As with most everything in today's world, the cost of higher education isn't going down anytime soon. College students in the United States, including University of Alaska students, constantly have to juggle their increasing education expenses along with their general cost of living. Indirect expenses, from gasoline to mandatory fees, continue to escalate and erode student bank accounts. Full-time students have an especially difficult time as there are only so many hours in a day and a full-time job is generally out of the question while going to school.
Because most students aren't wealthy and come from families that can't afford to finance college educations, without some form of financial aid many would not be able to attend Kenai Peninsula College. There are many public and private loan programs, but loans have to be repaid and they generally incur some degree of interest and further add to the cost of an education.
The best bet for students is to pursue grants and scholarships. Both require the student to be proactive in terms of preparing scholarship essays and completing applications, but the rewards are obvious: financial assistance that doesn't require repayment.
According to the U.S. Department of Education, Office of Postsecondary Education statistics from 2002-03 (the most recent statistics available) the Federal Pell Grant Program awarded grants to 4,568 recipients in Alaska and the average award was $2,256. Alaska's population, according to the 2004 U.S. Census bureau, was 655,435. By comparison, Wyoming with a 2004 census of 506,529 had 8,129 Pell grants awarded almost double the number of recipients in Alaska.
There are many scholarship opportunities for students attending KPC. Many campus-specific scholarships can be applied for through the KPC financial aid office. In addition, the University of Alaska Foundation recently released the 2006-07 statewide scholarship application packets. The packets are available online for downloading and printing from the KPC home page at www.kpc.alaska.edu. The packet contains a list of 50 scholarships. Students can apply for a maximum of four different scholarships with the same application. The application must include the student's most recent transcripts, two letters of recommendation and a one-page personal essay describing educational goals and objectives, as well as future plans for utilizing the degree. Some of the scholarships state a preference for students with financial need, and that information needs to be included in the essay. If applying for more than one scholarship, a complete copy of the entire scholarship application (including letters of reference, transcripts and essay) is required for each scholarship being applied for.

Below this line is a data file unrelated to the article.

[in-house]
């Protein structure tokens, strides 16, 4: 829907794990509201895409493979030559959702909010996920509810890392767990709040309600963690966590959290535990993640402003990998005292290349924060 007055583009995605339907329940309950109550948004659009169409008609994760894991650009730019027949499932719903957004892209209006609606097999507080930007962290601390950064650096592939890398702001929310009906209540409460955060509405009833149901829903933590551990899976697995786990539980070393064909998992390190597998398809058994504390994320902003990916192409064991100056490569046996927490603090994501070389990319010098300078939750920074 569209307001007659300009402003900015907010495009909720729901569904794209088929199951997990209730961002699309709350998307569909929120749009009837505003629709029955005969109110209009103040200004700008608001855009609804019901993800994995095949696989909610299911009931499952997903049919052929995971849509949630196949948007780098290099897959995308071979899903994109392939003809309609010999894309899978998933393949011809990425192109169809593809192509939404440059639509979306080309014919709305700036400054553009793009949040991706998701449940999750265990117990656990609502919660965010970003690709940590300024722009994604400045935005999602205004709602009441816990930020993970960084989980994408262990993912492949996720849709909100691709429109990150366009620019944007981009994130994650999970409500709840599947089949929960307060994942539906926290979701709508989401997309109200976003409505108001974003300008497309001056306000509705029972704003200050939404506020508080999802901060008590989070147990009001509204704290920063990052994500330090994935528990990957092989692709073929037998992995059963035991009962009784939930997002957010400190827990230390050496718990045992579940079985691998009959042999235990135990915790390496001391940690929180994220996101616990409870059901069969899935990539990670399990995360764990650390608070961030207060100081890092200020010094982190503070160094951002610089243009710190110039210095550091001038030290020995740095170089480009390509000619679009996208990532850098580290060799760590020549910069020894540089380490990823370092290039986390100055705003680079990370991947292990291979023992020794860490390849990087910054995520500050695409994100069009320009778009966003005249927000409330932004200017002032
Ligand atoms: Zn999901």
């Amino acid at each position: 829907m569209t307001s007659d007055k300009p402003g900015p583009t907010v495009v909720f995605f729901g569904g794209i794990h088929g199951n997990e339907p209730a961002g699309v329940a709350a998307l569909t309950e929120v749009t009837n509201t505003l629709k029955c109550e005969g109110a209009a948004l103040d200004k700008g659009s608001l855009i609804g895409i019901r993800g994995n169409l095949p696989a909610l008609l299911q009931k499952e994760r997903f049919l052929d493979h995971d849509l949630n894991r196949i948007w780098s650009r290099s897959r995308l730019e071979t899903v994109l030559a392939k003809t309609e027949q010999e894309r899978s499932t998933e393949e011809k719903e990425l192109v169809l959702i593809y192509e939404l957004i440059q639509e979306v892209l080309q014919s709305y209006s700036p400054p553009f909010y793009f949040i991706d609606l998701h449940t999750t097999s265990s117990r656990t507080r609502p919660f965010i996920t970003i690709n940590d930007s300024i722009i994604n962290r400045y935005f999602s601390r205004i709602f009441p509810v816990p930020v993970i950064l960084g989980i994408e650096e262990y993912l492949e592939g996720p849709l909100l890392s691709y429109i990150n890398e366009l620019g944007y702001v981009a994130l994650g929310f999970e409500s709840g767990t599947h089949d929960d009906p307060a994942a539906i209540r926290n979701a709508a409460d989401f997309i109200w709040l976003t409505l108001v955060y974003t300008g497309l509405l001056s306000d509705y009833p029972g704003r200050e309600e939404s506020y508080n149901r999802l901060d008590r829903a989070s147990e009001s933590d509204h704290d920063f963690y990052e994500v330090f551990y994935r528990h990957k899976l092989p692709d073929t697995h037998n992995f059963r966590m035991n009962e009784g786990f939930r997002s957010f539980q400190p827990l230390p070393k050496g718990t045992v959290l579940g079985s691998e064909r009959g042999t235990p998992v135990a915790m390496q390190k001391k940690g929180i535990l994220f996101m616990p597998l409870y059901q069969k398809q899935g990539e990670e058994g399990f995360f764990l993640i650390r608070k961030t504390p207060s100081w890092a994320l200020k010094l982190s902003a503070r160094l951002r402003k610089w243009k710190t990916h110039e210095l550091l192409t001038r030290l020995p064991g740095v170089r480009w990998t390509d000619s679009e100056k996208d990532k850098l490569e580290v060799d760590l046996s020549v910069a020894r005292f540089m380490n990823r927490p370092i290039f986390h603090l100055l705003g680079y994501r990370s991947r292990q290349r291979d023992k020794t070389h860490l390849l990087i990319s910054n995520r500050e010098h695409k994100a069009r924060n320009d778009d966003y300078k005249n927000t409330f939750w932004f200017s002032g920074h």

Many scholarships go unawarded because of a lack of applicants. All Alaska students needing financial assistance for their education should apply for as many grants and scholarships as they qualify for. Often the same personal essay can be used for different applications.
Contact the financial aid office at the Kenai River Campus at 262-0332 for more information on how to navigate through the world of financial aid.
Short courses available throughout semester
Even though it's now week five of the fall semester, there are a number of one- and two-credit classes that begin in October and November. For a complete list of the courses coming up throughout the semester, refer to page 37 of the fall course schedule. You can also find short courses within the fall schedule on the KPC Web site at www.kpc.alaska.edu. Click on "Academic and Vocational Education," and choose "Course Schedule and Bulletin."
Examples of upcoming short courses include several one-credit computer skills classes with start dates ranging through Nov. 9.
A short fiction one-credit course will be taught by Anchorage author Richard Chiappone in a two-day format Oct. 21-22. Chiappone published "Water of an Undetermined Depth," a collection of short stories, in 2003 and received critical acclaim.
Chiappone's stories have appeared in numerous magazines, including Playboy, Missouri Review, Zyzzyva and Gray's Sporting Journal. Chiappone also is a senior affiliate editor at Alaska Quarterly Review.
Other late-starting, short format classes include a geology class taught by adjunct faculty member Ed Berg. The course includes a field trip.
Maria Allison, a local musician, will again offer her appreciating opera class. The course will begin Nov. 2 and run through Dec. 7 from 5:30 to 8:15 p.m.
Eastern philosophy and religion, taught by Dr. Paul Landen, is a new one-credit course beginning Nov. 8 and finishing up Dec. 6. The class will be offered in the evenings from 7 to 9:45 p.m.
Short courses are available for registration up until the first day of class. Students must register at Campus Services. For more information, contact the admissions office at the Kenai River Campus at 262-0330.
This column is provided by Suzie Kendrick, community relations coordinator at Kenai Peninsula College.
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